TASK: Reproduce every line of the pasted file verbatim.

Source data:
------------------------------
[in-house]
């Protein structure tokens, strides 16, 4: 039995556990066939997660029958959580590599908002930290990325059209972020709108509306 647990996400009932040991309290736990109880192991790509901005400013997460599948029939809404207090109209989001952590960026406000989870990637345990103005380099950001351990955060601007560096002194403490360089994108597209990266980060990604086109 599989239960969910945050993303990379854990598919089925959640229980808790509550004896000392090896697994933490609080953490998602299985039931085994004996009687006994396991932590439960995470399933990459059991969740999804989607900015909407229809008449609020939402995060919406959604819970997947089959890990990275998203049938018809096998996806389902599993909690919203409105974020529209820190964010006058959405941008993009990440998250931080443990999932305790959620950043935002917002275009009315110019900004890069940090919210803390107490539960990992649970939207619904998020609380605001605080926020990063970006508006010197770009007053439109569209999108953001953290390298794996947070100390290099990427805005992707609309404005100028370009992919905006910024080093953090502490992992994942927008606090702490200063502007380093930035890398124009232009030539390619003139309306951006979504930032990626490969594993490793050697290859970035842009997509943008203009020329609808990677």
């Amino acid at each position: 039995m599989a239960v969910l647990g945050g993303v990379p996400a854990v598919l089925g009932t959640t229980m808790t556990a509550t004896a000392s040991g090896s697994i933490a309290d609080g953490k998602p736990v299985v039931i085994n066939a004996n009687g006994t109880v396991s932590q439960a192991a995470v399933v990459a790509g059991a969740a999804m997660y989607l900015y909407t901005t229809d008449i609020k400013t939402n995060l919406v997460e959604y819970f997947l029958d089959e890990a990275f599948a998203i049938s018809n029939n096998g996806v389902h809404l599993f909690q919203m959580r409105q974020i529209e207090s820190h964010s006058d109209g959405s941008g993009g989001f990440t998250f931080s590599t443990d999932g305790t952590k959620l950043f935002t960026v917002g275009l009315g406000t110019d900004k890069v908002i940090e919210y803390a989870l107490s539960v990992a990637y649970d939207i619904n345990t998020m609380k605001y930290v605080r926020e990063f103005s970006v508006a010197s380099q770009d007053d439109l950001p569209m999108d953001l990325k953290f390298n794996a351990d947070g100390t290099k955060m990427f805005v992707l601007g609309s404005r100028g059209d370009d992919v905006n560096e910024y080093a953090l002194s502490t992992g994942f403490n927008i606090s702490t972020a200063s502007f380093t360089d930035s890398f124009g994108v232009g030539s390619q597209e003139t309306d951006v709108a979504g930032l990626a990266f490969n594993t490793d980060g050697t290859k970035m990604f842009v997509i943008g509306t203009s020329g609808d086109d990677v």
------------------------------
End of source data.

[in-house]
């Protein structure tokens, strides 16, 4: 039995556990066939997660029958959580590599908002930290990325059209972020709108509306 647990996400009932040991309290736990109880192991790509901005400013997460599948029939809404207090109209989001952590960026406000989870990637345990103005380099950001351990955060601007560096002194403490360089994108597209990266980060990604086109 599989239960969910945050993303990379854990598919089925959640229980808790509550004896000392090896697994933490609080953490998602299985039931085994004996009687006994396991932590439960995470399933990459059991969740999804989607900015909407229809008449609020939402995060919406959604819970997947089959890990990275998203049938018809096998996806389902599993909690919203409105974020529209820190964010006058959405941008993009990440998250931080443990999932305790959620950043935002917002275009009315110019900004890069940090919210803390107490539960990992649970939207619904998020609380605001605080926020990063970006508006010197770009007053439109569209999108953001953290390298794996947070100390290099990427805005992707609309404005100028370009992919905006910024080093953090502490992992994942927008606090702490200063502007380093930035890398124009232009030539390619003139309306951006979504930032990626490969594993490793050697290859970035842009997509943008203009020329609808990677």
């Amino acid at each position: 039995m599989a239960v969910l647990g945050g993303v990379p996400a854990v598919l089925g009932t959640t229980m808790t556990a509550t004896a000392s040991g090896s697994i933490a309290d609080g953490k998602p736990v299985v039931i085994n066939a004996n009687g006994t109880v396991s932590q439960a192991a995470v399933v990459a790509g059991a969740a999804m997660y989607l900015y909407t901005t229809d008449i609020k400013t939402n995060l919406v997460e959604y819970f997947l029958d089959e890990a990275f599948a998203i049938s018809n029939n096998g996806v389902h809404l599993f909690q919203m959580r409105q974020i529209e207090s820190h964010s006058d109209g959405s941008g993009g989001f990440t998250f931080s590599t443990d999932g305790t952590k959620l950043f935002t960026v917002g275009l009315g406000t110019d900004k890069v908002i940090e919210y803390a989870l107490s539960v990992a990637y649970d939207i619904n345990t998020m609380k605001y930290v605080r926020e990063f103005s970006v508006a010197s380099q770009d007053d439109l950001p569209m999108d953001l990325k953290f390298n794996a351990d947070g100390t290099k955060m990427f805005v992707l601007g609309s404005r100028g059209d370009d992919v905006n560096e910024y080093a953090l002194s502490t992992g994942f403490n927008i606090s702490t972020a200063s502007f380093t360089d930035s890398f124009g994108v232009g030539s390619q597209e003139t309306d951006v709108a979504g930032l990626a990266f490969n594993t490793d980060g050697t290859k970035m990604f842009v997509i943008g509306t203009s020329g609808d086109d990677v």